Category Archives: Travel
Custer State Park, 13329 U.S. 16A, Custer, South Dakota 57730. (605) 255-4515
Along a lonesome highway in the middle of nowhere, in a town that’s seen better days, The Orange Top Diner is a real slice of Americana. It is a country-style diner with limited counter seating but plenty of booths and tables. Diner cartoons hang on the walls and a faded photograph of a family of raccoons rescued from a dumpster hangs over the register.
State Route 17 and Interstate 87 run parallel to Harriman State Park and follow the Ramapo River. East of Tuxedo Lake sits the once prosperous village of Tuxedo. It resembles a ghost town these days, with boarded-up businesses along the highway, but The Orange Top Diner stubbornly hangs on.
The usual diner crowd of old timers drinking coffee was there to greet me on my visit. I ordered the Big Boy Special–two pancakes with one egg and meat for $7.75. They must not have a lot of fat people in town if that’s considered the “big boy,” but it was enough to fill me up. My scrambled egg and bacon was piled on top the pancakes, but the bacon was delicious and the grease didn’t spoil my pancakes like at some other places.
The Orange Top Diner has a typical diner menu. The food is simple and affordable, though dinner items are on the pricey side. Only one breakfast item, steak and eggs, is priced above $10.00. Their signature sandwich special, the “Happy Waitress,” is an open-faced American grilled cheese sandwich topped with bacon and tomato, with French fries, cole slaw, and pickles for $8.25.
A long-lost cemetery, forgotten burial ground disturbed by a construction project, and mass graves are often the setting for horror stories. After all, most of us expect our mortal remains to lie peacefully in the ground, visited by relatives and loved ones. When those remains are disturbed, we imagine spirits of the departed to rise up and voice their displeasure. The macabre history of McBurney Park in Kingston, Ontario, is like a perfect storm of cemetery-themed horror. Locally known as “Skeleton Park,” this 4-acre plot of land was once a burial ground for mostly Scottish and Irish immigrants. Approximately 10,000 were buried here between 1813 and 1865.
The park is located between Balaclava, Alma, and Ordnance streets, just a few blocks northeast of downtown Kingston. Burials began informally in 1816, but it officially became known as the Common or Upper Burial Grounds in 1825. The cemetery quickly filled due to several epidemics, including a devastating a typhus outbreak in the 1840s. Corpses were buried quickly, sometimes just a few feet below the surface. Many of these hasty burials fell victim to a criminal ring called the Resurrectionists, who sold bodies to medical students at Queens University. They sometimes filled the empty coffins with rocks to prevent sagging in the soil and the discovery of their crimes.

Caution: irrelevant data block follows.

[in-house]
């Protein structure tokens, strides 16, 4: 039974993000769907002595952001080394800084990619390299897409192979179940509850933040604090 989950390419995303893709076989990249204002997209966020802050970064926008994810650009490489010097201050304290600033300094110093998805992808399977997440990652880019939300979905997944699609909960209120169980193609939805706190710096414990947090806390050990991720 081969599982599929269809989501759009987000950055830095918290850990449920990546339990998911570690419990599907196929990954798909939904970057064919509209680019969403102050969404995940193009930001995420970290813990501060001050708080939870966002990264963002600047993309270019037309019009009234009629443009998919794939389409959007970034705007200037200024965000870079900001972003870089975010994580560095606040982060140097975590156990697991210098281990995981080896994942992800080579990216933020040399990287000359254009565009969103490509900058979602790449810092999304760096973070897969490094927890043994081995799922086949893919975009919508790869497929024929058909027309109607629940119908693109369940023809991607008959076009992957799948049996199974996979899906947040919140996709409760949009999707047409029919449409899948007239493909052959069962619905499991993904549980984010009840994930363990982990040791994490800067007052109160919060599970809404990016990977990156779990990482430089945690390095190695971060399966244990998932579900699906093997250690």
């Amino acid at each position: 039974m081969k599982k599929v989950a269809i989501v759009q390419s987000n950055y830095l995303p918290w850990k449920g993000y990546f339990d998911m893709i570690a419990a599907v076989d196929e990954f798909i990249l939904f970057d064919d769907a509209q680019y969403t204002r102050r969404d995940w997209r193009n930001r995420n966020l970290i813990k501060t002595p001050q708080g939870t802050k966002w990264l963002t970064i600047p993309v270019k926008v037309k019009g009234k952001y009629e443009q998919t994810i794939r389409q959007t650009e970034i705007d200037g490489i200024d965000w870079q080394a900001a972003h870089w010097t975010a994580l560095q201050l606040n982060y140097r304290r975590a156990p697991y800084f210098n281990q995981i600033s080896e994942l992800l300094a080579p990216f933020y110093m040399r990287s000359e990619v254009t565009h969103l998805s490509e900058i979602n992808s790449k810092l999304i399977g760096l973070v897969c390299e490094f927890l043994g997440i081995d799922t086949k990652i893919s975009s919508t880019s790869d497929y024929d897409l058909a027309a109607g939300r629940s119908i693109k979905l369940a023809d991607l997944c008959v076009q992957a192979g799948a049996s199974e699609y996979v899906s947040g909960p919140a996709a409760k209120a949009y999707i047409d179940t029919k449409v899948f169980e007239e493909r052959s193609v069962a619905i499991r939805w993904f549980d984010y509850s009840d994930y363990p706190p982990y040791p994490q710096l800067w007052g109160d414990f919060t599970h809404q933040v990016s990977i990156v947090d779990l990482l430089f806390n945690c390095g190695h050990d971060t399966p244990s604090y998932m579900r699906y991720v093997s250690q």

I loved visiting Donley’s Wild West Town in Union, Illinois with my dad as a kid in the late 1980s. My favorite part, aside from panning for fool’s gold, was the live action gunfight. They’ve changed the gunfight into a slapstick routine, but it’s all in good fun. I shot some footage and put together this video in the style of an old black and white silent film.
Located at the juncture of Highway 17M and Schunemunk Road across from Airplane Park in northern Monroe, Empire Diner is a mix of classic and modern styles. They have a variety of delicious desserts, including four shelves of cheesecake.
Empire Diner serves breakfast all day and has an entire gluten-free menu. Aside from the usual diner fare, they have a nice selection of appetizers, lunches, and dinners, including fifteen different wraps to choose from.
On my visit, I ordered the Belgian Waffle Deluxe, which came with bacon, ham, and sausage for $10.99. The food was great. Although I don’t generally like ham, I ran nine miles that morning and needed the protein. The menu is a little on the pricey side. My whole meal including tip and a drink came to over $17.00.